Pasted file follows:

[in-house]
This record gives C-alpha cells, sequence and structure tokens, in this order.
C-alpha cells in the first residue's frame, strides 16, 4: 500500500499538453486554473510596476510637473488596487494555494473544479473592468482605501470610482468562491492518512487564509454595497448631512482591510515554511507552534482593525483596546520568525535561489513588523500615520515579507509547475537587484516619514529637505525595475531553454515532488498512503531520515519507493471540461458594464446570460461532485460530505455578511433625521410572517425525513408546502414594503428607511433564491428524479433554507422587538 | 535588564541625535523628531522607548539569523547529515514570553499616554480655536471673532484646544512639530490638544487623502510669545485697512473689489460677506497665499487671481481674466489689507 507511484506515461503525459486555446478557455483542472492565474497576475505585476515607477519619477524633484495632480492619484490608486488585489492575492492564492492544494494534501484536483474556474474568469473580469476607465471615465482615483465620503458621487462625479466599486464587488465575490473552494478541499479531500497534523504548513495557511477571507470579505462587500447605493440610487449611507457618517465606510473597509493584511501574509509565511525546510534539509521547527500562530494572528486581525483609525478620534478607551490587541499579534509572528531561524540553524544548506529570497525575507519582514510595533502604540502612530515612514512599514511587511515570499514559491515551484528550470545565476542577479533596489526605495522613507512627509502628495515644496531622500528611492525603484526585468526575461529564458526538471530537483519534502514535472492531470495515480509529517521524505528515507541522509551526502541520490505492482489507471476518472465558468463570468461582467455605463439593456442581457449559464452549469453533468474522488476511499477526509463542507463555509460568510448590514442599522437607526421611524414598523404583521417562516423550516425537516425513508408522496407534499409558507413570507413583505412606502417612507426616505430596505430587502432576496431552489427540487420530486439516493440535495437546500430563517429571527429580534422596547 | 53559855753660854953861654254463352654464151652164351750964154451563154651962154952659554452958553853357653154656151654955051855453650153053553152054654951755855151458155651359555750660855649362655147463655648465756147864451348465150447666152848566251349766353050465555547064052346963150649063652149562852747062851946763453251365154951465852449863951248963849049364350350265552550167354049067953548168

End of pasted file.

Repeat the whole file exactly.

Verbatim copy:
[in-house]
This record gives C-alpha cells, sequence and structure tokens, in this order.
C-alpha cells in the first residue's frame, strides 16, 4: 500500500499538453486554473510596476510637473488596487494555494473544479473592468482605501470610482468562491492518512487564509454595497448631512482591510515554511507552534482593525483596546520568525535561489513588523500615520515579507509547475537587484516619514529637505525595475531553454515532488498512503531520515519507493471540461458594464446570460461532485460530505455578511433625521410572517425525513408546502414594503428607511433564491428524479433554507422587538 | 535588564541625535523628531522607548539569523547529515514570553499616554480655536471673532484646544512639530490638544487623502510669545485697512473689489460677506497665499487671481481674466489689507 507511484506515461503525459486555446478557455483542472492565474497576475505585476515607477519619477524633484495632480492619484490608486488585489492575492492564492492544494494534501484536483474556474474568469473580469476607465471615465482615483465620503458621487462625479466599486464587488465575490473552494478541499479531500497534523504548513495557511477571507470579505462587500447605493440610487449611507457618517465606510473597509493584511501574509509565511525546510534539509521547527500562530494572528486581525483609525478620534478607551490587541499579534509572528531561524540553524544548506529570497525575507519582514510595533502604540502612530515612514512599514511587511515570499514559491515551484528550470545565476542577479533596489526605495522613507512627509502628495515644496531622500528611492525603484526585468526575461529564458526538471530537483519534502514535472492531470495515480509529517521524505528515507541522509551526502541520490505492482489507471476518472465558468463570468461582467455605463439593456442581457449559464452549469453533468474522488476511499477526509463542507463555509460568510448590514442599522437607526421611524414598523404583521417562516423550516425537516425513508408522496407534499409558507413570507413583505412606502417612507426616505430596505430587502432576496431552489427540487420530486439516493440535495437546500430563517429571527429580534422596547 | 53559855753660854953861654254463352654464151652164351750964154451563154651962154952659554452958553853357653154656151654955051855453650153053553152054654951755855151458155651359555750660855649362655147463655648465756147864451348465150447666152848566251349766353050465555547064052346963150649063652149562852747062851946763453251365154951465852449863951248963849049364350350265552550167354049067953548168